Complete Guide To Bench Press Mistakes And How To Fix Them

October 4, 2012 at 12:39 pm | Posted in Fitness, tips, Weight Training | Leave a comment
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Bench Press

Bench Press Overview

Bench press Monday is a global institution in just about every commercial gym. So is bench press Tuesday, Wednesday, Thursday… You get the picture. Weekend warriors and all-round keyboard tough guys commonly speak as if a 300 pound bench is easily performed by every other gym rat. The reality is very different.

Although statistics vary, most findings accept that the average 175 pound male will bench around 180 pounds for one repetition. The average twenty-something male of that size rarely ever benches above 250 for a single rep (approximately 10% in fact) let alone the 300 that is commonly boasted of online. Commonly used tables of relativestrength standards describe a 275 pound bench for a 181 pound man as ‘advanced’.

More observant gym goers will tell you that statistics are unnecessary as they can see with their own eyes the weekly bench struggles in gyms worldwide. Watching anyone confidently rep 225 without a spotter is rare enough. Seeing 315 for reps is almost an anomaly such is its infrequency.

But why is the bench press such a difficult lift to master when all it involves is unracking a bar, lowering it to the chest and then raising it? Why is it (along with the strict standing overhead press) one of the lifts that is first to stall and how come stalling on the bench press is something that can happen for years rather than months?

Perhaps because the vast majority of individuals perform this lift incorrectly. The first issue is the perception that the bench press is an ‘easy’ lift. In actual fact, it is one of the most technical of all lifts as you are about to see below.

There are dozens of bench press mistakes made by almost every single lifter. The few that master these techniques and utilize the bench press frequently and consistently are those who bench 315, 405 and 495+ with impunity. In this guide, we will explain the following points:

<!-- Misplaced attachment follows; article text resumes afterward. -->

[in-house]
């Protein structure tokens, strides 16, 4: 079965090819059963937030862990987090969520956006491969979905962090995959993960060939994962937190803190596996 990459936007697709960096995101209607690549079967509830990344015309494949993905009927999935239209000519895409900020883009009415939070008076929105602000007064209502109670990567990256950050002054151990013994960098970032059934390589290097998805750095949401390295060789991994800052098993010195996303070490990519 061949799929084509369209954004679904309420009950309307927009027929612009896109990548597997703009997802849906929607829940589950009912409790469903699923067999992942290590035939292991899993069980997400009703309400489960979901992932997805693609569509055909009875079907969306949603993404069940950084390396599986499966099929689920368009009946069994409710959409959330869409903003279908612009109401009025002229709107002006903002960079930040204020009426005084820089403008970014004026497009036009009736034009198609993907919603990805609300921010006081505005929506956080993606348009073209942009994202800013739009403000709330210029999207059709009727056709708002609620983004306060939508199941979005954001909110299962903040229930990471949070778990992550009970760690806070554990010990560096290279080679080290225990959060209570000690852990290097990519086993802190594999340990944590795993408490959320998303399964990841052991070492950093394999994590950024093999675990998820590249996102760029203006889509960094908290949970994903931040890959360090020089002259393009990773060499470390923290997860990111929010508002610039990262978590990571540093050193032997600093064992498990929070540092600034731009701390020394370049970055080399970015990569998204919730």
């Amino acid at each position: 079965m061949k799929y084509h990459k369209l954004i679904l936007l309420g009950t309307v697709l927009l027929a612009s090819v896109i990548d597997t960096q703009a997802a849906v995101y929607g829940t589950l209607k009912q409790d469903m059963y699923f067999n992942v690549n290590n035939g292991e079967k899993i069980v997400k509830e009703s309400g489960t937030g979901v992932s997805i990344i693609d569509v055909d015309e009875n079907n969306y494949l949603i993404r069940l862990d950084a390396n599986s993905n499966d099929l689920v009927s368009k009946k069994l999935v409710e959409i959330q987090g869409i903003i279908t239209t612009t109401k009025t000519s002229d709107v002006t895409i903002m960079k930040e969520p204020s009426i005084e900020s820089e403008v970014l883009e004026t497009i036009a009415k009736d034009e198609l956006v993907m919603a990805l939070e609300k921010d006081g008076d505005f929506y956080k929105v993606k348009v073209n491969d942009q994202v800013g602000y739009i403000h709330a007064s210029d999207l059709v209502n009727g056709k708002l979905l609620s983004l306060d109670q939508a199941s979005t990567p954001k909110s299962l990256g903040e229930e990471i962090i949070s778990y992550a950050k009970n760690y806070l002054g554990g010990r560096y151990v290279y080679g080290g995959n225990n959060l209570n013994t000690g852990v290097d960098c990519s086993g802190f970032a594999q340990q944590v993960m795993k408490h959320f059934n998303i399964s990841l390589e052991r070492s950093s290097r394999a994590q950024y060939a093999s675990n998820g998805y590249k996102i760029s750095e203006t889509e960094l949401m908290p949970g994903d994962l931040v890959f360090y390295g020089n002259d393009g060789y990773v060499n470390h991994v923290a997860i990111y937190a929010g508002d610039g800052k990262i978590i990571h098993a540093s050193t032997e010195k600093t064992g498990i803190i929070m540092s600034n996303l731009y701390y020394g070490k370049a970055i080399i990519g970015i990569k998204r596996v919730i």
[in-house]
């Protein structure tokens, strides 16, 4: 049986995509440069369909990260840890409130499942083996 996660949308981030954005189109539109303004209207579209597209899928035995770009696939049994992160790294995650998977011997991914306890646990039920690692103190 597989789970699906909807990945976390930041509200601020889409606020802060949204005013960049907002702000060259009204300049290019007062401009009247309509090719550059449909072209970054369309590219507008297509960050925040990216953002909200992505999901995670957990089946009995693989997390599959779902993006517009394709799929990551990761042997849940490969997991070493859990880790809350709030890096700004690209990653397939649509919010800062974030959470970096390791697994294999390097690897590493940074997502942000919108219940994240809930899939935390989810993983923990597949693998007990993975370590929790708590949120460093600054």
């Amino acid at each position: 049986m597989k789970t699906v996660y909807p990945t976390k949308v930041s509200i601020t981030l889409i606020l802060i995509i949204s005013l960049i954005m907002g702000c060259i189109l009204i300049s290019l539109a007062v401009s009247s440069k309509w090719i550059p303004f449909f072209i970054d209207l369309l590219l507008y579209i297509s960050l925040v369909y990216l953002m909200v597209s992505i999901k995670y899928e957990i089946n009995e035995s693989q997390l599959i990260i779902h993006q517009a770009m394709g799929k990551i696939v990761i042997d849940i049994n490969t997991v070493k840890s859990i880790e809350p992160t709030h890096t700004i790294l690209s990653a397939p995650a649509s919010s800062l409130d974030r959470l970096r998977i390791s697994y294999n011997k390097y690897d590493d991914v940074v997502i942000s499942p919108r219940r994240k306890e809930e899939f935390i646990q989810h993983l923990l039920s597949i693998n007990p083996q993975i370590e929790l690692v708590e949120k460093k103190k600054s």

• Technical Errors #1: The set up – Why your approach is all wrong and how you can fix it.
  • Technical Errors #2: The bench stroke – How your form is compromising your progress and why injuries are inevitable when you follow this path.
  • Assistance: While the best way to improve your bench press is to bench, this lift is more of a full body lift than you could ever imagine.
  • The Warm Up: Are your ‘light’ sets are actually holding you back?
  • Ineffective Training: A big bench takes planning, effort and patience. Plan your attack or you’re doomed to spend eternity in bench press purgatory.
  • Mentality: Every time you go under the bar, your mind must be in the right place. Mental strength begets physical strength.

Technical Issues #1 – The Set Up

A cursory look at the sorry state of bench pressing in virtually every gym should be enough to reveal a myriad of mistakes being made. However, since few people pay any attention to technical detail, the same errors are made for years by the same individuals who wonder why they can never add any weight to the bar.

Most people view the bench press as a simple matter of lying down on the bench, unracking the bar and getting down to business. This is of course not the case and a huge percentage of lifters make bench press mistakes before they even unrack the weight! Below, we will look at the litany of set up errors and how such errors can be rectified.

Not Decreasing The Range Of Motion

Bench PressRule #1 of any lift, especially the bench, is to decrease the range of motion when looking to increase the weight lifted. It is common sense: The less distance you have to press, the more you can lift. Widening the grip on the bar is one method of decreasing the ROM.